The player has a team of four personalized characters first generated at the beginning of the game, but there’s also room for up to three recruitable NPCs. A party of seven is a lot but the world is brutal and it’s very likely that you’ll encounter unfair odds. Performance in battle and outside of it, as befits and RPG, will result in different endings, showing how the characters affected each visited city.
Role-playing video games tend to fall into two broad categories these days. One is occupied by the party-based affairs, often with isometric camera and battles governed by carefully hidden turns or using short-timers to determine the speed of attacks and the time given characters get to act again.
Games like Pillars of Eternity and Dragon Age: Origins belong in this category. The other type of RPGs is much more action-focused and tend to be solitary adventures. You’ll tap a button do dodge an attack, press a button to make an attack, and generally engage with the enemies in a dynamic, response manner, and one that requires some reflexes. It’s the kind of game that The Witcher 3, Skyrim, and Mass Effect fall into. But there is also the third type, a rarer one, that exists and pops up every now and then. It’s an RPG with turn-based battles.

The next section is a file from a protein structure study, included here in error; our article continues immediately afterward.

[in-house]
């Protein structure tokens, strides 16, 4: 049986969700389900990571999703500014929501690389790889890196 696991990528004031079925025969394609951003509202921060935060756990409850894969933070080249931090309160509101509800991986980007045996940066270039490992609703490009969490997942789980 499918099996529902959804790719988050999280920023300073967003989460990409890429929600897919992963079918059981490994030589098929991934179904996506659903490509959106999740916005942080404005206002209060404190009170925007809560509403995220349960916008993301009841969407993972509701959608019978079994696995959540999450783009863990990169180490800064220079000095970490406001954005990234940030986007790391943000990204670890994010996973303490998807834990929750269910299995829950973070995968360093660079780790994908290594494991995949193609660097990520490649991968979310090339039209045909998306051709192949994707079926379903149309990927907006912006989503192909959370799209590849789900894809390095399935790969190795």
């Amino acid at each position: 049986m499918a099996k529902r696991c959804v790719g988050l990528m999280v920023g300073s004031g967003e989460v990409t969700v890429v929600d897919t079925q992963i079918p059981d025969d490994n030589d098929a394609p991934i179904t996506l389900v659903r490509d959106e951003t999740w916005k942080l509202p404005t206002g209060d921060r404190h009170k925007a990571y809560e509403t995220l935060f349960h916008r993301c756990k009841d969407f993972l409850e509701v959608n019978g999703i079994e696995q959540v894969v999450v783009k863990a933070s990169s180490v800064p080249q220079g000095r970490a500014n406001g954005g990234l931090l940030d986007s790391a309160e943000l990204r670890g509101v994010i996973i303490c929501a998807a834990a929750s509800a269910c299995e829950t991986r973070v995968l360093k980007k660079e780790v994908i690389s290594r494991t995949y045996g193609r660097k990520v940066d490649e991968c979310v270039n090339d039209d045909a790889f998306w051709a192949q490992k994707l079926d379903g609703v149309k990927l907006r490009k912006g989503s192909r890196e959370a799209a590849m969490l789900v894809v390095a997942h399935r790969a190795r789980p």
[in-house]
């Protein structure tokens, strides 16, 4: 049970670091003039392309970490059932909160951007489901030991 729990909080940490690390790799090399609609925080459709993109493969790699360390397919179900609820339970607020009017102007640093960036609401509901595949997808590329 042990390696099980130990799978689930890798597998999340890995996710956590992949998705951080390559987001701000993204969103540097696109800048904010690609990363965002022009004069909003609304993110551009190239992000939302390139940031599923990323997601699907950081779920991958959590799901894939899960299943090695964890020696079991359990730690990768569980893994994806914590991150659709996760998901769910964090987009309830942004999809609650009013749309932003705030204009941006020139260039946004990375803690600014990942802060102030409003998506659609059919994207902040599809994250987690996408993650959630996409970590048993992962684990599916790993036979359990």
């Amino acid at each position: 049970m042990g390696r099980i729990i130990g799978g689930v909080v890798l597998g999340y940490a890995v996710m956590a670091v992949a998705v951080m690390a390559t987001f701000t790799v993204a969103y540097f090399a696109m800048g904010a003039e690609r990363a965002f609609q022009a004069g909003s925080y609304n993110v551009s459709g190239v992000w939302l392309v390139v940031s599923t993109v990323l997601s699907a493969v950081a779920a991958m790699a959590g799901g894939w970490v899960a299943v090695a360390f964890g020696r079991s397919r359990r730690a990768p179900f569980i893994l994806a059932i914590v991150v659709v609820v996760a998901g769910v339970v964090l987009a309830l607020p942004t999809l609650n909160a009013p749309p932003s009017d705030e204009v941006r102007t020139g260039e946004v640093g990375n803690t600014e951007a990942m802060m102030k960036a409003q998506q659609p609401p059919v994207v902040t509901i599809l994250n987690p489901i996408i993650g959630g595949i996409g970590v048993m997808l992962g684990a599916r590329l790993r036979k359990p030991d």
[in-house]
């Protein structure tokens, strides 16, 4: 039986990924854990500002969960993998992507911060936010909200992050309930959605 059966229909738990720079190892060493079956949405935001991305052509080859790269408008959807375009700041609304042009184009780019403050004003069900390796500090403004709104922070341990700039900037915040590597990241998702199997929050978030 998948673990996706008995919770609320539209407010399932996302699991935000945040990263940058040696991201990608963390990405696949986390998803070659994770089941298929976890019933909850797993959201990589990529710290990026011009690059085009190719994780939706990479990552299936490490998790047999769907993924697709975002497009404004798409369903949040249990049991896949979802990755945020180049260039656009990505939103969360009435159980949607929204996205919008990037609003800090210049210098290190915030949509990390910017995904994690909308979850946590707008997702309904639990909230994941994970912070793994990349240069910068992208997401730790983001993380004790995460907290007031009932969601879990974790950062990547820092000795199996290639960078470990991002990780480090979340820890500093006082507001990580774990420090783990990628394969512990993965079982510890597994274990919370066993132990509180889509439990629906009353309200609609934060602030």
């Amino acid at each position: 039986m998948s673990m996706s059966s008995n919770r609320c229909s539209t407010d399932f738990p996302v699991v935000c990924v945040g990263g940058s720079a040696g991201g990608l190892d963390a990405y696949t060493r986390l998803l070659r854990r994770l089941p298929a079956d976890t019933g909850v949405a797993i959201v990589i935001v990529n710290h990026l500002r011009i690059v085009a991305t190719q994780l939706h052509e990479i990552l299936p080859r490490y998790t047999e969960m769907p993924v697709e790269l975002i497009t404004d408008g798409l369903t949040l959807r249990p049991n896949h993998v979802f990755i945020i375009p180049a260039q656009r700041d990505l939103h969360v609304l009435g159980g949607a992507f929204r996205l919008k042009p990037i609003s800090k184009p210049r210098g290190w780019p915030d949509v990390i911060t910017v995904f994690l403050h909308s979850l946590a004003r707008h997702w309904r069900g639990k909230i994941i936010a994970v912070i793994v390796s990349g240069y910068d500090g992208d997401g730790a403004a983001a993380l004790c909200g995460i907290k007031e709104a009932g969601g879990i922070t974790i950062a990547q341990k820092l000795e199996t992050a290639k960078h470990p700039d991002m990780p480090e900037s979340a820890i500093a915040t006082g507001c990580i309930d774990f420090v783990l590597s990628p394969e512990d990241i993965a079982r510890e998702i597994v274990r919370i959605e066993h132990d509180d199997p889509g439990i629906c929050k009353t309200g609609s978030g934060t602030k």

One thing that can be certainly said of turn-based battles is that they make battles between two (or more) parties less chaotic and more tactical. Having to deal with initiative order also requires changing the way you plan, because some cheesing methods like kiting won’t work. There’s also the fact that run-based systems are better for adaptations of natively turn-based tabletop RPGs, as one of the games on the list below proves.
This marks the end of the list of RPGs which decided to give turn-based combat a chance. Hopefully, you’ve found one that appeals to you, or at least convinces you to keep an eye for new ones being developed and announced, such at Baldur’s Gate 3, a turn-based sequel to a classic series from the turn of the millennium.